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On the reliability of Type II censored reliability analyses. / See Ju Chua
Swansea University Author: See Ju Chua
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This thesis considers the analysis of reliability data subject to censoring, and, in particular, the extent to which an interim analysis - here, using information based on Type II censoring - provides a guide to the final analysis. Under a Type II censored sampling, a random sample of n units is put...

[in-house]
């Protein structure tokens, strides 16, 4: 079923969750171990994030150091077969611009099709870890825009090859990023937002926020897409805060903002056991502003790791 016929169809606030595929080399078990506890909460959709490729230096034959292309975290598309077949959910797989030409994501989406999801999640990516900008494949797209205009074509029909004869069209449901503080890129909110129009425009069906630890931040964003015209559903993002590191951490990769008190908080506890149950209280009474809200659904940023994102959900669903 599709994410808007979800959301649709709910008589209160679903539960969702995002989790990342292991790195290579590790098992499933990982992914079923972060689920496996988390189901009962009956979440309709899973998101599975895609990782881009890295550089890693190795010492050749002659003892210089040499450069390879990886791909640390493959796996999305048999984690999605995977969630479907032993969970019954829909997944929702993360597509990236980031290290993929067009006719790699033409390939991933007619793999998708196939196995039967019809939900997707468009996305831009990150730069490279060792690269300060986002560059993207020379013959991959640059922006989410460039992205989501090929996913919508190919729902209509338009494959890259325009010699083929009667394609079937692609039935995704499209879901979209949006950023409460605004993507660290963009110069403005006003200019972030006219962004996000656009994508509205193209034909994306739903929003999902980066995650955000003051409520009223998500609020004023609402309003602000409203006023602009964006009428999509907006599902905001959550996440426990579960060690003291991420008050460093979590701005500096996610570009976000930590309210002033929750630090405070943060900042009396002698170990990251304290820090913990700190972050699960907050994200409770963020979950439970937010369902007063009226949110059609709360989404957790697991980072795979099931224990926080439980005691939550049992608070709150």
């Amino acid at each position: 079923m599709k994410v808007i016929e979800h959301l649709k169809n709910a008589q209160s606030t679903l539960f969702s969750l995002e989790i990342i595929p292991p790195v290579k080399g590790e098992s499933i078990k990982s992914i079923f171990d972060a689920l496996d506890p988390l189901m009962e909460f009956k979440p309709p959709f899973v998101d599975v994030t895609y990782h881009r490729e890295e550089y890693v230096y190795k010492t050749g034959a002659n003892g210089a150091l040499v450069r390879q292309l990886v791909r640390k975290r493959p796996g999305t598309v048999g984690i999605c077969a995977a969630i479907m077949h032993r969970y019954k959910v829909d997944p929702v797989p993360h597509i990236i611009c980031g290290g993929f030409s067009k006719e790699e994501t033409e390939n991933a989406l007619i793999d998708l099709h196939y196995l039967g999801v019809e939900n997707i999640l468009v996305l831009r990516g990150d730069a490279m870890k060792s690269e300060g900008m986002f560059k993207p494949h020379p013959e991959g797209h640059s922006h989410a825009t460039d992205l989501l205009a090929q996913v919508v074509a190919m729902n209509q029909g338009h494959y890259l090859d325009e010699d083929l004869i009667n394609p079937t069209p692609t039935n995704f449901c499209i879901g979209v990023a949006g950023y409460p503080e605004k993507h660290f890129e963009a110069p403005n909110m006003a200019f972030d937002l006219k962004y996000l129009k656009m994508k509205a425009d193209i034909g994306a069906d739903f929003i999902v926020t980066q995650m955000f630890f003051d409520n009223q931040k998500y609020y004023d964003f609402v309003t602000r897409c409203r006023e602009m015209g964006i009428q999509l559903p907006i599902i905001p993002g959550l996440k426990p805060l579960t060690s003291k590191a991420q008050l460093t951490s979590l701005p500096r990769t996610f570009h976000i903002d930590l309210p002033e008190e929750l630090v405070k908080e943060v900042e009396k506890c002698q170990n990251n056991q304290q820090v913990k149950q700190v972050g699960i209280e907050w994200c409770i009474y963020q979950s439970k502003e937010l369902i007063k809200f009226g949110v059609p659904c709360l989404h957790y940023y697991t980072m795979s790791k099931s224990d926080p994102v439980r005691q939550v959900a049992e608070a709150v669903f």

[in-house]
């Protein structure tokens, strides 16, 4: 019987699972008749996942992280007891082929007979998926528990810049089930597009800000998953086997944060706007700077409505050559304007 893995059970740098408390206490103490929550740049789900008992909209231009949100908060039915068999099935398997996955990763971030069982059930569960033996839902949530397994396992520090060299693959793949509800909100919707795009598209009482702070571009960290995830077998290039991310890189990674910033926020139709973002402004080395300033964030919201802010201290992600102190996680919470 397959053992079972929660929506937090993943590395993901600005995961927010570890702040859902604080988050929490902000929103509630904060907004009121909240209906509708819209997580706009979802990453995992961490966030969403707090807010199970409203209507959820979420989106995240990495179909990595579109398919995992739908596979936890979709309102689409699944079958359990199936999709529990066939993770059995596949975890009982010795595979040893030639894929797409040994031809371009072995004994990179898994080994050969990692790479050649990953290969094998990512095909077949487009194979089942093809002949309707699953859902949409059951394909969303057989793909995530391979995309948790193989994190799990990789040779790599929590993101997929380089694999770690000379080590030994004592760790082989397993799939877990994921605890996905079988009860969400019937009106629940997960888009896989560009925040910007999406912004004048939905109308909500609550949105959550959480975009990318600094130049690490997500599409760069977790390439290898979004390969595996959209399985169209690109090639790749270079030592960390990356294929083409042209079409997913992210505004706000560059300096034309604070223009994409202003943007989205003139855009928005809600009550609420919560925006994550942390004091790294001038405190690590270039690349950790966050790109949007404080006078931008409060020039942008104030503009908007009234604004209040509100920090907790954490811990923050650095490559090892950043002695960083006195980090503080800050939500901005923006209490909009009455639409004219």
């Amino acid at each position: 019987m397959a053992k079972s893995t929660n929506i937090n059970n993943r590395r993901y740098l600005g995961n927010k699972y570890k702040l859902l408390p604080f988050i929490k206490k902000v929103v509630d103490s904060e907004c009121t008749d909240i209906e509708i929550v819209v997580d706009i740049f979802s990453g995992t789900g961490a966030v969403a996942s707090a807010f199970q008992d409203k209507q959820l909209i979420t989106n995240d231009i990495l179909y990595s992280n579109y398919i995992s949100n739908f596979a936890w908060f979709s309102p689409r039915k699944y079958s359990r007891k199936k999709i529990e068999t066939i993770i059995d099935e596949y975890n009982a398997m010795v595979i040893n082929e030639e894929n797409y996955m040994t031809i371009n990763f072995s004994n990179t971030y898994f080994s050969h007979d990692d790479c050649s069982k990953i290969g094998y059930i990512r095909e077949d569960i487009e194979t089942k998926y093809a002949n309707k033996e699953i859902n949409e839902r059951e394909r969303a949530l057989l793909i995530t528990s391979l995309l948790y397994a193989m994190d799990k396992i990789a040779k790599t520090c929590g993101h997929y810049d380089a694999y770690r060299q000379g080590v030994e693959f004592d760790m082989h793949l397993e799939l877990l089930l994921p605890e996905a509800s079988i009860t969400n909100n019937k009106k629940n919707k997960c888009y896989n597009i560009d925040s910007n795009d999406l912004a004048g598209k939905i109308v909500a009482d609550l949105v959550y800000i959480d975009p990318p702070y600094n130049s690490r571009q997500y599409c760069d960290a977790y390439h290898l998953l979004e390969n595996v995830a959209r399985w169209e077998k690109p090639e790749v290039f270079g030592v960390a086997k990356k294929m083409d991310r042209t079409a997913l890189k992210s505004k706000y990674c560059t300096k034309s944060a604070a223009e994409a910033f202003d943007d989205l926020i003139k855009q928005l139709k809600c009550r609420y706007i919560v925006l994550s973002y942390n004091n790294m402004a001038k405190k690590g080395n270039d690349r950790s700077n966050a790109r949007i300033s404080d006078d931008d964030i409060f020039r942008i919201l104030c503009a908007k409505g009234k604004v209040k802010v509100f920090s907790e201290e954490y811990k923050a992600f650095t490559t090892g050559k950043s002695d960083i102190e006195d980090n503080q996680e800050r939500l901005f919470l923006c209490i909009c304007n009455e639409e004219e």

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This thesis considers the analysis of reliability data subject to censoring, and, in particular, the extent to which an interim analysis - here, using information based on Type II censoring - provides a guide to the final analysis. Under a Type II censored sampling, a random sample of n units is put on test simultaneously, and the test is terminated as soon as r (1 ≤ r ≤ n, although we are usually interested in r < n) failures are observed. In the case where all test units were observed to fail (r = n), the sample is complete. From a statistical perspective, the analysis of the complete sample is to be preferred, but, in practice, censoring is often necessary; such sampling plan can save money and time, since it could take a very long time for all units to fail in some instances. From a practical perspective, an experimenter may be interested to know the smallest number of failures at which the experiment can be reasonably or safely terminated with the interim analysis still providing a close and reliable guide to the analysis of the final, complete data. In this thesis, we aim to gain more insight into the roles of censoring number r and sample size n under this sampling plan. Our approach requires a method to measure the precision of a Type II censored estimate, calculated at censoring level r, in estimating the complete estimate, and hence the study of the relationship between interim and final estimates. For simplicity, we assume that the lifetimes follow the exponential distribution, and then adopt the methods to the two- parameter Weibull and Burr Type XII distributions, both are widely used in reliability modelling. We start by presenting some mathematical and computational methodology for estimating model parameters and percentile functions, by the method of maximum likelihood. Expressions for the asymptotic variances and covariances of the estimators are given. In practice, some indication of the likely accuracy of these estimates is often desired; the theory of asymptotic Normality of maximum likelihood estimator is convenient, however, we consider the use of relative likelihood contour plots to obtain approximate confidence regions of parameters in relatively small samples. Finally, we provide formulae of the correlations between the interim and final maximum likelihood estimators of model parameters and a particular percentile function, and discuss some practical implications of our work, based on the results obtained from published data and simulation experiments.
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